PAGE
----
The most wonderfully deranged film in the history of British cinema is Psychomania. When it went into production in Shepperton Studios in late 1971, this was to be the first-ever quality zombie-biker-in-Middlesex horror film.
Tom (Nicky Henson) is the leader of a motorcycle gang called ‘The Living Dead’. He’s an upper-class delinquent who still lives with his mummy.
With the aid of a frog-worshipping cult, his satanic mother (Beryl Reid) and her shifty butler Shadwell (George Sanders), Tom makes a pact with the devil and willingly commits suicide in the belief that he’ll return from the dead.
Soon after his death and subsequent upright burial still straddling his motorbike, Tom wheelies straight back from the grave as an immortal biker with a bad attitude problem.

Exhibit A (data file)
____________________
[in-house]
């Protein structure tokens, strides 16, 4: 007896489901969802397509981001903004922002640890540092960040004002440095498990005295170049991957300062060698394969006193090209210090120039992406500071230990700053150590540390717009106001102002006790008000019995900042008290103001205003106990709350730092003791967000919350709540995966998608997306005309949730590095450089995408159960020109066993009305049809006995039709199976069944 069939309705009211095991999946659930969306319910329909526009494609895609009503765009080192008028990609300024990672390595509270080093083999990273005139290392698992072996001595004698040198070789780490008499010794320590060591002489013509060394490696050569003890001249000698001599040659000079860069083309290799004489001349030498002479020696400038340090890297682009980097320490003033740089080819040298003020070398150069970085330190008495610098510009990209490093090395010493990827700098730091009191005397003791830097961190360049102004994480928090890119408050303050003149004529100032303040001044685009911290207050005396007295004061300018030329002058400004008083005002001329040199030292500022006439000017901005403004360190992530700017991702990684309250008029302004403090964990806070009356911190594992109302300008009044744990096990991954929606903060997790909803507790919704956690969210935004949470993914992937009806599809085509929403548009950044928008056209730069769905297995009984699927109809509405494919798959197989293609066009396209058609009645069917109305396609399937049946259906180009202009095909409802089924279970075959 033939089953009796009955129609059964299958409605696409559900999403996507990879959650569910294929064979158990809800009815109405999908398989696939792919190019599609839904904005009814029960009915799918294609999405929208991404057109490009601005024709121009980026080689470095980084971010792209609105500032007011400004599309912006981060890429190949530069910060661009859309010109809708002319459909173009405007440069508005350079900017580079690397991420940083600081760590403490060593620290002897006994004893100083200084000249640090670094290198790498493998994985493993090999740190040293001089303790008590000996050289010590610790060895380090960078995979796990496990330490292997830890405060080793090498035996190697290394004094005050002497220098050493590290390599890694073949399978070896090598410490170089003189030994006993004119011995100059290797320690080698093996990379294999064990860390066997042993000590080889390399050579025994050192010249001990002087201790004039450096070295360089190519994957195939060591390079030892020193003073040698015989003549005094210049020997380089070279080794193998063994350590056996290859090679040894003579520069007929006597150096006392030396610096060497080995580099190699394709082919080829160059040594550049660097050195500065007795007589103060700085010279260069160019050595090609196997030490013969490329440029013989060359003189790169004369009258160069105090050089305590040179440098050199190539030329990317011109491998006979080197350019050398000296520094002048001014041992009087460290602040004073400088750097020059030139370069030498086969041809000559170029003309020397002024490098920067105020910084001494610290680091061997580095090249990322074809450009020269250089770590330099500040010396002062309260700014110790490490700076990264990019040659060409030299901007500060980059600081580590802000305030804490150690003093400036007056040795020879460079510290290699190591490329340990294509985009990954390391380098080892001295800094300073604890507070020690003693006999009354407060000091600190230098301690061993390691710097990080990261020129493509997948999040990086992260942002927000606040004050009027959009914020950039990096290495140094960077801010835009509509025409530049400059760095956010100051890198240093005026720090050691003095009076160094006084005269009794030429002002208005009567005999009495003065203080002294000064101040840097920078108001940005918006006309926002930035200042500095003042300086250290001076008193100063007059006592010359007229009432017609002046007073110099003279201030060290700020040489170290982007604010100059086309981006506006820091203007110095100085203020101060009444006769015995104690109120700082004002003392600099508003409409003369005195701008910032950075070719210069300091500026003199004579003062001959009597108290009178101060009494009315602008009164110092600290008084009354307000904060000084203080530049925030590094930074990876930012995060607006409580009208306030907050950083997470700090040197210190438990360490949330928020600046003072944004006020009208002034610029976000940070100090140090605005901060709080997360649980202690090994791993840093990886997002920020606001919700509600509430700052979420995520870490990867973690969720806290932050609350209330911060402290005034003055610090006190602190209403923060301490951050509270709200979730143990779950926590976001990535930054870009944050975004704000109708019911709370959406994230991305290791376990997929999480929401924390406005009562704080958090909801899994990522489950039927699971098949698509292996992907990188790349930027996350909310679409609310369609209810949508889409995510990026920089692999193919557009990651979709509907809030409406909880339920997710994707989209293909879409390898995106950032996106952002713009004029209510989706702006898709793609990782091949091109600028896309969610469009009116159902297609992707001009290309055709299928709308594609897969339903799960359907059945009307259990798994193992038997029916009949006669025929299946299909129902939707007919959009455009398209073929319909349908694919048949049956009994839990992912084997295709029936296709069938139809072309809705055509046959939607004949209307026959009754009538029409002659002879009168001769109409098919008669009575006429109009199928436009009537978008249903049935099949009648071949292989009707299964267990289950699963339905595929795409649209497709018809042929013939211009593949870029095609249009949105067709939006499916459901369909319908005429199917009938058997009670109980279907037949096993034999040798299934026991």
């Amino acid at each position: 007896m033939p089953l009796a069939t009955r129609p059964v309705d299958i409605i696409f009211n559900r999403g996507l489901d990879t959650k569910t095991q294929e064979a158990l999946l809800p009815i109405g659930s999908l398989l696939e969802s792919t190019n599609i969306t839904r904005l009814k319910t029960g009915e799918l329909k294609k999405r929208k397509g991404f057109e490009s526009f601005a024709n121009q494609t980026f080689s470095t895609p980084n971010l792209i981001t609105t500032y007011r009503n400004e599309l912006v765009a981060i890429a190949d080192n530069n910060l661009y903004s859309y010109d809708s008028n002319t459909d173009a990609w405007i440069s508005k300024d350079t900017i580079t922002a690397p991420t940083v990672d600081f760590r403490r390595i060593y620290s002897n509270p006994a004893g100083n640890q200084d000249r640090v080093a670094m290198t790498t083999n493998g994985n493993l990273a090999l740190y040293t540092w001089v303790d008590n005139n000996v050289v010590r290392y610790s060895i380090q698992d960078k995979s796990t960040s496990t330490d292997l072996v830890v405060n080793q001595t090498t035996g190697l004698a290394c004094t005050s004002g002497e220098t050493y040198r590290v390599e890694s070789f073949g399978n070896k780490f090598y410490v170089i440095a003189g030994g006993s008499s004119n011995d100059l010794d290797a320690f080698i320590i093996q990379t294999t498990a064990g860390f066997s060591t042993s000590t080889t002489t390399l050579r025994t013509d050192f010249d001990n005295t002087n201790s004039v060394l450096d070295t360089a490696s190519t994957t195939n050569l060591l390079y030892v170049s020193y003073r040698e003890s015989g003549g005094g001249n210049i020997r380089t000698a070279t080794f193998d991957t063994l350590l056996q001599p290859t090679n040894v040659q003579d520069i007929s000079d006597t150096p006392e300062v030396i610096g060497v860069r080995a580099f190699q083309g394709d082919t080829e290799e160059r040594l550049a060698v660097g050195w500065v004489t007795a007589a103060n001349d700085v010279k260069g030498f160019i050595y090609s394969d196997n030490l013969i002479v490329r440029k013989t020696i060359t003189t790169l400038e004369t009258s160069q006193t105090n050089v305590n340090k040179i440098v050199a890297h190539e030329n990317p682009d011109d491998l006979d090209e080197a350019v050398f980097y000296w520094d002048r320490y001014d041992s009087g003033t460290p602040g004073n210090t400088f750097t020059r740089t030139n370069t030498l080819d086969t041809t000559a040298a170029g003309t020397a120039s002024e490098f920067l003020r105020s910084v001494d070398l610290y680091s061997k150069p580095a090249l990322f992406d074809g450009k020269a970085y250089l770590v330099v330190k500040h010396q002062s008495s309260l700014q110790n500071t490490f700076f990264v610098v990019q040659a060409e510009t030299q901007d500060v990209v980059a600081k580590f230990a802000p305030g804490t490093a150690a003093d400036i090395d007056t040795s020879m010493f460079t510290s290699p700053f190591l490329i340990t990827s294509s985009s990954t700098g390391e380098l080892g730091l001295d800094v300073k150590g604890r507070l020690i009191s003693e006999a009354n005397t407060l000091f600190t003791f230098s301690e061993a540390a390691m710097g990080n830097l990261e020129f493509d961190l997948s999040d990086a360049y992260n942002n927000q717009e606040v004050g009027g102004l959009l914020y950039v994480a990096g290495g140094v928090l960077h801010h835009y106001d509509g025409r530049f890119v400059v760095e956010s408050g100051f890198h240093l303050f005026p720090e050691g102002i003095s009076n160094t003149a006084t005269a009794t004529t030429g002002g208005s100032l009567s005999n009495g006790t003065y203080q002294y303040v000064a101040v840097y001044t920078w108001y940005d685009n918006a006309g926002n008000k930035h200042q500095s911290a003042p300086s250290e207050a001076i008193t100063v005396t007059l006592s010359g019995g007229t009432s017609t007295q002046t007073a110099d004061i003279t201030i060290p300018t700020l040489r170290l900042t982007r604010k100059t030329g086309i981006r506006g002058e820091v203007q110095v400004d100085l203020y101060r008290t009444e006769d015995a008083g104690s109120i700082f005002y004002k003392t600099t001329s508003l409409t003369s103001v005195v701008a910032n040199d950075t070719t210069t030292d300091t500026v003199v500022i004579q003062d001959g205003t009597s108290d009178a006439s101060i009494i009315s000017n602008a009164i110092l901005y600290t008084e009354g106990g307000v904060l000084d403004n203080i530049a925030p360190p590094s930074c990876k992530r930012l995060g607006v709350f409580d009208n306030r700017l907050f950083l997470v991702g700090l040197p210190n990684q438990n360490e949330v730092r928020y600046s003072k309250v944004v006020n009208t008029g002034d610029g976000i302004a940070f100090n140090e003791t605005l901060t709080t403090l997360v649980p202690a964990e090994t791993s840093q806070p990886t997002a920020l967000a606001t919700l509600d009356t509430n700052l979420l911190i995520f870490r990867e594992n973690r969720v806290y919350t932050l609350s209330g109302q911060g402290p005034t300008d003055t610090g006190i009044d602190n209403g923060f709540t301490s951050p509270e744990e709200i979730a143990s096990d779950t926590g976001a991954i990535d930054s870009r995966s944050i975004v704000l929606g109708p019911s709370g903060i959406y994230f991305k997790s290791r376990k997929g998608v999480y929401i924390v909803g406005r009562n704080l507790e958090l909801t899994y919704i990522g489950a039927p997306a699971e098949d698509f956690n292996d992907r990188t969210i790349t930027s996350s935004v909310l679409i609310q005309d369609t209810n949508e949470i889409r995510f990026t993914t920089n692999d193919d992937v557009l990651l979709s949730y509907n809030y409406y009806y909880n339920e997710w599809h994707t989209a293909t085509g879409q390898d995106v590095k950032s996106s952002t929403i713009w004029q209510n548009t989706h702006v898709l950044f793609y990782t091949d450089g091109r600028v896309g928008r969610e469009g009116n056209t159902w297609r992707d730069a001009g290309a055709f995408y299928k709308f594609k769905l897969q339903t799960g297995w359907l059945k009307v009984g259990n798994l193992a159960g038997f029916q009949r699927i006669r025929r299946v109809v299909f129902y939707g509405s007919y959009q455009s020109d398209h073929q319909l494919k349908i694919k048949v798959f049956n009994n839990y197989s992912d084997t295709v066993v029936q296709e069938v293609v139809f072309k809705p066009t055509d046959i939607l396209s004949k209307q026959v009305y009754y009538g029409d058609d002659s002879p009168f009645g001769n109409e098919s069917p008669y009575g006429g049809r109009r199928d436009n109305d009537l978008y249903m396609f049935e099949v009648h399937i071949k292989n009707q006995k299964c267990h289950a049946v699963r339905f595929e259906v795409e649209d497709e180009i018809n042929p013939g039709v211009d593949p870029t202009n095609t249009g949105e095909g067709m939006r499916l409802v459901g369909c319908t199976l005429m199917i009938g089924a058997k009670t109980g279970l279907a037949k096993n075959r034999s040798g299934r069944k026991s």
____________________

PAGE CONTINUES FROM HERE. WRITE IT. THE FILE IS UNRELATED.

As a result of Tom’s successful reincarnation, the rest of the gang begins committing suicide and returning from the dead as the now zombie Living Dead gang – virtually all of whom sport the brand of stage-cockney accent last heard in Here Come the Double Deckers.
Only Tom’s girlfriend Abby (Mary Larkin) refuses to follow his example, incurring the anger of her undead friends. With the gang wreaking havoc throughout the countryside, it’s left to Tom’s mother to stop the mayhem.
Naturally, it all ends badly, with Beryl being turned into a toad “for all eternity”. But despite its faults and a restricted budget, Psychomania admirably fulfils its brief of entertaining the viewing public.